Night in the Woods, from developer Infinite Falls, is a game about small-town, post-teens finding themselves. If that sentence immediately turns you off then this might not be the game for you. If you give it a chance, you might find one of the most smartly written games to date about growing up, relationships, and the dread of having to make it on your own.
You play as Mae, a 20-year-old anthropomorphic cat that just arrived home fresh out of dropping out of college. Home for Mae is Possum Springs, a small Rust Belt town where finding a job is not what it used to be and all the kids dream of being anywhere else. As someone from a similar place, this felt all too familiar. The townsfolk have their set routines and wax poetic about a time when things were better, even if that might never have been the case. The actual gameplay reflects this with Mae following an in-game routine of waking up, wandering about, and interacting with the various residents. During her adventures, Mae notices strange occurrences and with the help of her friends (when they aren’t busy at work) slowly unravels a mystery based around the town’s possibly haunted past.
The characterization is what really drives the plot. Mae is a complex character with real flaws and insecurities. She uses her dark humor and snark to hide it in the way many damaged individuals her age do. Many of the people in town judge her in that way small communities tend to, so Mae acts out through things like vandalism and shoplifting (represented in fun little mini-games), only adding to the problem. She is immature and aloof, yet caring and funny. Mae may be a cat, but she is more human than most video game characters I’ve ever encountered.
That’s not to say Mae is the only well written character in the game. Mae’s friends are all highlights. Gregg is her childhood friend that works at the Snack Falcon (great store name) with endless exuberance and a penchant for “crimes”. He also is in charge of the groups angst ridden band, and the practices play out in a well made rhythm game. His boyfriend Angus is quiet, kind, and incredibly pragmatic. Early on he even fixes Mae’s computer and gives her access to a better than you’d think dungeon crawler. Bea is a goth alligator that works at her father’s store. I got to know her the most as there is only so much time in the day to hang out with people. Her relationship with Mae is complicated and at times resentful but also loving. Finally, Germ is the youngest and newest part of the group. I initially found him to be written weird for weird’s sake, but like most things in this game, as I learned more about him he quickly grew on me.
Mae’s parents have their own hopes and desires that might not coincide with a stay at home daughter, but they also care for her unconditionally. Conversations with them were enlightening and at times reminded me of my own parents. There is the next door neighbor/aspiring poet, a teacher that loves to look at the stars (I recommend joining him), a new pastor trying to deal with a town stuck in its ways, and countless others that make the town feel like an actual place. All these conversations tackle themes that video games have only recently started to truly explore: mental illness, sexuality, abuse of all varieties, faith, addiction, loss, resentment, and simply finding yourself in a world that might have seemed much nicer when you were a child.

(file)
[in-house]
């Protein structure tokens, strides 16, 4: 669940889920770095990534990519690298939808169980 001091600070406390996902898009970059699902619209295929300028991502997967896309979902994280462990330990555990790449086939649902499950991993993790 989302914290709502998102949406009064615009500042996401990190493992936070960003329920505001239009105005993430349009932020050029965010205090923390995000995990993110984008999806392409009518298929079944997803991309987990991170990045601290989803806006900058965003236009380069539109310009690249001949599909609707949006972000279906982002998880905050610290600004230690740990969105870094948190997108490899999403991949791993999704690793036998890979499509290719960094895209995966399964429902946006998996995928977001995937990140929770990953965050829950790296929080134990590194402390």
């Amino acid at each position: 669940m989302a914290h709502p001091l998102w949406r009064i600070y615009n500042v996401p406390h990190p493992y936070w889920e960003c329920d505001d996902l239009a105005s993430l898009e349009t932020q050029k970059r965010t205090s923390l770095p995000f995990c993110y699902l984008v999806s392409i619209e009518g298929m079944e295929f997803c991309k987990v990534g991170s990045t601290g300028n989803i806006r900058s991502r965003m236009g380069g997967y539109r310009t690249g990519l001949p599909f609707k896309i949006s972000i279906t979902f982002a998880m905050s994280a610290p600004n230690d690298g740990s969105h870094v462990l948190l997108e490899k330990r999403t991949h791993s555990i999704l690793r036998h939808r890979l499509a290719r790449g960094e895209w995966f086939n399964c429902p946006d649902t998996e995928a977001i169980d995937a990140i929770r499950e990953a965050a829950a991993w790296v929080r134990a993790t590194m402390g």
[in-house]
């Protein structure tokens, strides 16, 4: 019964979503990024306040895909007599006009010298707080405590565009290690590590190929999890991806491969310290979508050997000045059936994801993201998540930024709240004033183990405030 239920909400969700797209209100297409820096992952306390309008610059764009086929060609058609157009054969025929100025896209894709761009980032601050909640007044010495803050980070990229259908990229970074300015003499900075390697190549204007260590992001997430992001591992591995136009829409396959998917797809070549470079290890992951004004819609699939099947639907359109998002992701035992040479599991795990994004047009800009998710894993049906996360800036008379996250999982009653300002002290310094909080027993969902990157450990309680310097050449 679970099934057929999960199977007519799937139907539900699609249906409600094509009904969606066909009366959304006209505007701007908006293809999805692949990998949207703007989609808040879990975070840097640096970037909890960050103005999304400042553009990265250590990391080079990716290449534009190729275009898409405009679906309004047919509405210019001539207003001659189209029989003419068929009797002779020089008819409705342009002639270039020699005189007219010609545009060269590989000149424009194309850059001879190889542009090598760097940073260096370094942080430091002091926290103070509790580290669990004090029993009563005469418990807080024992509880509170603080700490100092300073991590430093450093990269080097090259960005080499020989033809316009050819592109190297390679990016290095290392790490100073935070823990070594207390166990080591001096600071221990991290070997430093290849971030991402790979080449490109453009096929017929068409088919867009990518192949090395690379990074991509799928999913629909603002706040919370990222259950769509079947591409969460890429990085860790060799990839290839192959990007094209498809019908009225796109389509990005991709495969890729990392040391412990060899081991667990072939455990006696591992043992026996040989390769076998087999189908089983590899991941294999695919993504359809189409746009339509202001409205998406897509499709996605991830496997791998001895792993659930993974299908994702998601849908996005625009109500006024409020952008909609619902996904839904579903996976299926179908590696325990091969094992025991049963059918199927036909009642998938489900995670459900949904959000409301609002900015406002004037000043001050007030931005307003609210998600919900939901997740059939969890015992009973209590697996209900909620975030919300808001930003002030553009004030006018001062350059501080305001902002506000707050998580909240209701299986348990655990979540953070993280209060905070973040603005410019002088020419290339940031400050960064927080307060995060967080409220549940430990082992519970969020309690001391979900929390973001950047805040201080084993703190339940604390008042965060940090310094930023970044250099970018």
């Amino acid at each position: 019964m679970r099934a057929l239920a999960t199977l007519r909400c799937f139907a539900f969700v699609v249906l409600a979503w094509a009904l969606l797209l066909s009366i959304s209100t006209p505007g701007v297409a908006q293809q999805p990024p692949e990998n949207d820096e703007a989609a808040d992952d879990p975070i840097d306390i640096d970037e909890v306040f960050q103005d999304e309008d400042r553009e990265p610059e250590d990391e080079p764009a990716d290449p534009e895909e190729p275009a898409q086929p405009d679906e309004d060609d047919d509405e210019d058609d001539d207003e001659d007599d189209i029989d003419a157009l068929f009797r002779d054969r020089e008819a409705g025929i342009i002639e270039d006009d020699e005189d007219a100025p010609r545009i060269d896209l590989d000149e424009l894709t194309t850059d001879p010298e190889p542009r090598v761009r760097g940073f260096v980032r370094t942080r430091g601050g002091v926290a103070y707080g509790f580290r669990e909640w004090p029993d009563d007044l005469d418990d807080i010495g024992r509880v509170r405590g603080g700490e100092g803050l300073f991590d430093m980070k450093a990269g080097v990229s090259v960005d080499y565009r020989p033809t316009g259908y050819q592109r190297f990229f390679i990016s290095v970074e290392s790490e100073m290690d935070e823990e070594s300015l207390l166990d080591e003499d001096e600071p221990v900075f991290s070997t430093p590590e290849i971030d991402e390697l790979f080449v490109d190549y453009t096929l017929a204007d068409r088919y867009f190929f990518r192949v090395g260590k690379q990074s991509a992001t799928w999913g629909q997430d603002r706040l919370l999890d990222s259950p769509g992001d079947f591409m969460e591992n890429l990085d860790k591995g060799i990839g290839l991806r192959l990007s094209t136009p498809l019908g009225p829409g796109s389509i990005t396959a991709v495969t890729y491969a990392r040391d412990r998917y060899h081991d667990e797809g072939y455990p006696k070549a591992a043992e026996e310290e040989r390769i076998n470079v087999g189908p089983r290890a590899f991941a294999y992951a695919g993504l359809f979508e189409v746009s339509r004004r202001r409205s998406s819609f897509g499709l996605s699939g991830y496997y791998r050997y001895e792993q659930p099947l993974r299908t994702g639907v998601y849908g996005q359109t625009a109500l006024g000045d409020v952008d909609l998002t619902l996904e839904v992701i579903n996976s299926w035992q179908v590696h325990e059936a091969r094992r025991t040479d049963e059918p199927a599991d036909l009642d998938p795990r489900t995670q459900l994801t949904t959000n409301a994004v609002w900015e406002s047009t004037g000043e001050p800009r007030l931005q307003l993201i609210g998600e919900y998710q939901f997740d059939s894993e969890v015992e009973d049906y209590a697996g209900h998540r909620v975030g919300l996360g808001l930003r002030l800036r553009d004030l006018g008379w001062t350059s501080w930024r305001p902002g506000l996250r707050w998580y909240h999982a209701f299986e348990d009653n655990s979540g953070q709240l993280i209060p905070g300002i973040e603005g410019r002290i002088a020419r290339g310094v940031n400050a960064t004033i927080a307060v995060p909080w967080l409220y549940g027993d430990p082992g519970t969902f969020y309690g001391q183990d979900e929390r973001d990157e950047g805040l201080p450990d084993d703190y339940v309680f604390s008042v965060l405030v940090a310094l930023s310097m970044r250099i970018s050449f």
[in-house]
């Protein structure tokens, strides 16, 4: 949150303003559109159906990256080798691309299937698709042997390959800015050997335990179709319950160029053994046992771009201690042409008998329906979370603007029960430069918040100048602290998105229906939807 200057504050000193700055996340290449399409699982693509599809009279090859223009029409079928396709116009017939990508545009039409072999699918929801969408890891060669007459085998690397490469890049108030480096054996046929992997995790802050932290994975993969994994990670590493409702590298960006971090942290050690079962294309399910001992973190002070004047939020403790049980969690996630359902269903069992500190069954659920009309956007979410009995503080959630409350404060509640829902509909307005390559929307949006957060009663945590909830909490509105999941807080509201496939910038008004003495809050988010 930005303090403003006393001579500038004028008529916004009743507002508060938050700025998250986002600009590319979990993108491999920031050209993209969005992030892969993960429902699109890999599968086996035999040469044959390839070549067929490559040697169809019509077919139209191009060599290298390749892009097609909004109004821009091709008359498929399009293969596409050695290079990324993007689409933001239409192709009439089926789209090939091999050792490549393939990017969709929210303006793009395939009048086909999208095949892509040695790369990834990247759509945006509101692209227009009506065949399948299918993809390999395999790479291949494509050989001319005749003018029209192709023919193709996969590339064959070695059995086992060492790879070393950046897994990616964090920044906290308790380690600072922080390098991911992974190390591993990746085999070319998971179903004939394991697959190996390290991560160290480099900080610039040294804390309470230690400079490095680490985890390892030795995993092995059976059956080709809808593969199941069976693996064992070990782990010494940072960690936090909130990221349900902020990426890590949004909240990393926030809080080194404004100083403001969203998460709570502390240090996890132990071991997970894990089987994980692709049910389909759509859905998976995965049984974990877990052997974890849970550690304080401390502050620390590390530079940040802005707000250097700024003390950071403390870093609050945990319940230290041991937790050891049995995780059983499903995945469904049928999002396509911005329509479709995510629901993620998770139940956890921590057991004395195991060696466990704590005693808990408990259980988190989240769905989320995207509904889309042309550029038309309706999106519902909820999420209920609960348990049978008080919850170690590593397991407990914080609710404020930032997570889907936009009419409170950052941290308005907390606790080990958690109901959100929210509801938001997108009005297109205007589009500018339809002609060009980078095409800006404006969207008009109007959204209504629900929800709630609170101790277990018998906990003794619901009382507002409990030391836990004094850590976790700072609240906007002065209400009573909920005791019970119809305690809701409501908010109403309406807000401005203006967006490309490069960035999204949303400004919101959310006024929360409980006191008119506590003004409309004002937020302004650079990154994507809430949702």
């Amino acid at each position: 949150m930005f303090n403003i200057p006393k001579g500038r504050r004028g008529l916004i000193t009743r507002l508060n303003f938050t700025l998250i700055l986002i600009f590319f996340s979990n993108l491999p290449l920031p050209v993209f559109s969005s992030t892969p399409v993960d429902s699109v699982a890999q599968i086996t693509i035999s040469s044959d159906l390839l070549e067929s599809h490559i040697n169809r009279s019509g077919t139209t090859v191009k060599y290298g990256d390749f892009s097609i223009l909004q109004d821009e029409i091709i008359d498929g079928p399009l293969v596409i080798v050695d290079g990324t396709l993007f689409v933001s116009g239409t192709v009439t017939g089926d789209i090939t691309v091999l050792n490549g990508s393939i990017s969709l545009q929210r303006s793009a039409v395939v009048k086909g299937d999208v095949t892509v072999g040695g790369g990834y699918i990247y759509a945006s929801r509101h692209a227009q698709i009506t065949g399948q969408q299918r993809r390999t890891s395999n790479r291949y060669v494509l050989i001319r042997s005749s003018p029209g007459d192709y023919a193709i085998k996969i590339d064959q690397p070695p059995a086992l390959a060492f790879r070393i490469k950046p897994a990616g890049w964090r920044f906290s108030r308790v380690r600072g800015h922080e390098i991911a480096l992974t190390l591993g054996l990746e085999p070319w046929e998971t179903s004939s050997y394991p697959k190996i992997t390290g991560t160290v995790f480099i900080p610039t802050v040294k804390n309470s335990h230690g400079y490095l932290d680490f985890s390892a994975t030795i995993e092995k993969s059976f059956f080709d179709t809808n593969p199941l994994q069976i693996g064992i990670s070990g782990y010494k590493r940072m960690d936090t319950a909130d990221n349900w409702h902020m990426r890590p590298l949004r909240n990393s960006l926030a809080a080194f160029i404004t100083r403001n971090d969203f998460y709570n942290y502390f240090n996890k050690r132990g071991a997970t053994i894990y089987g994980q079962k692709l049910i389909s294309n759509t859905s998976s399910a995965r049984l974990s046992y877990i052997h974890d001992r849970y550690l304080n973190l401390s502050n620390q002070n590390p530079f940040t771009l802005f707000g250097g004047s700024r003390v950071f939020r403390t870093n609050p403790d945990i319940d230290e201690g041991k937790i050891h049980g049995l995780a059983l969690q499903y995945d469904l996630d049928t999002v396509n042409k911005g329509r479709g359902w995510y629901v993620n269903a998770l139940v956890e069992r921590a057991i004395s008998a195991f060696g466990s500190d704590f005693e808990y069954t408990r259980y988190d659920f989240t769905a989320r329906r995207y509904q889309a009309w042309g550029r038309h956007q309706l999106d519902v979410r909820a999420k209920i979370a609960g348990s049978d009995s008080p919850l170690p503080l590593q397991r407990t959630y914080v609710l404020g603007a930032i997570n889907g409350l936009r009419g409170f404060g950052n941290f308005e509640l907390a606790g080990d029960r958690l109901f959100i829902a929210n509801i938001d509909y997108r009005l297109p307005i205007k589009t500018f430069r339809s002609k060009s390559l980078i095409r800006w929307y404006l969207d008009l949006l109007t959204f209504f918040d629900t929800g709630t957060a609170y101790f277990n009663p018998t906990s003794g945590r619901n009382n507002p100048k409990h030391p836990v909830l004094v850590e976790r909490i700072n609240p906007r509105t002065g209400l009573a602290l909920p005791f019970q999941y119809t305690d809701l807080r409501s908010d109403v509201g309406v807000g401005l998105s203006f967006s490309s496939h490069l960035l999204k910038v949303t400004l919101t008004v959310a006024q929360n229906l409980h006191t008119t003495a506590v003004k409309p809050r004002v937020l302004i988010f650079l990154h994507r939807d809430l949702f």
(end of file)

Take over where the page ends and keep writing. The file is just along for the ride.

The gorgeous art style permeates the experience. The design is similar to the work of Richard Scarry and the vibrant colors make the town seem inviting in the ways small towns can be. Explore a little deeper though and you will find run down buildings, and closed down stores that show the economic struggles of the town. The soundtrack is lovely and is perfectly set to the mood of each scene. Exploring the main town is upbeat while the farther out you get the quieter and more natural the sounds become, giving an air of loneliness that comes with living in the “middle of nowhere”. Mae even has dream sequences with their own neon almost supernatural color scheme. These are light platforming segments that provide some of the game’s most lasting visuals.
As games continue to evolve and mature, the need to explore these more taboo topics will continue to grow. Night in the Woods is not the first game to try its hand at it, but it is the most successful attempt I’ve yet come across. It treats all of its characters like characters and not just the caricatures they might initially appear to be. In my ten hours with the game, I was constantly impressed by the writing and how it made me laugh, think, and reminisce about a time not so long ago for me. Not everyone who plays this is going to be a small town, 20-something still trying to figure it out and that’s okay. You should still give it a chance because Infinite Falls has created something really beautiful here.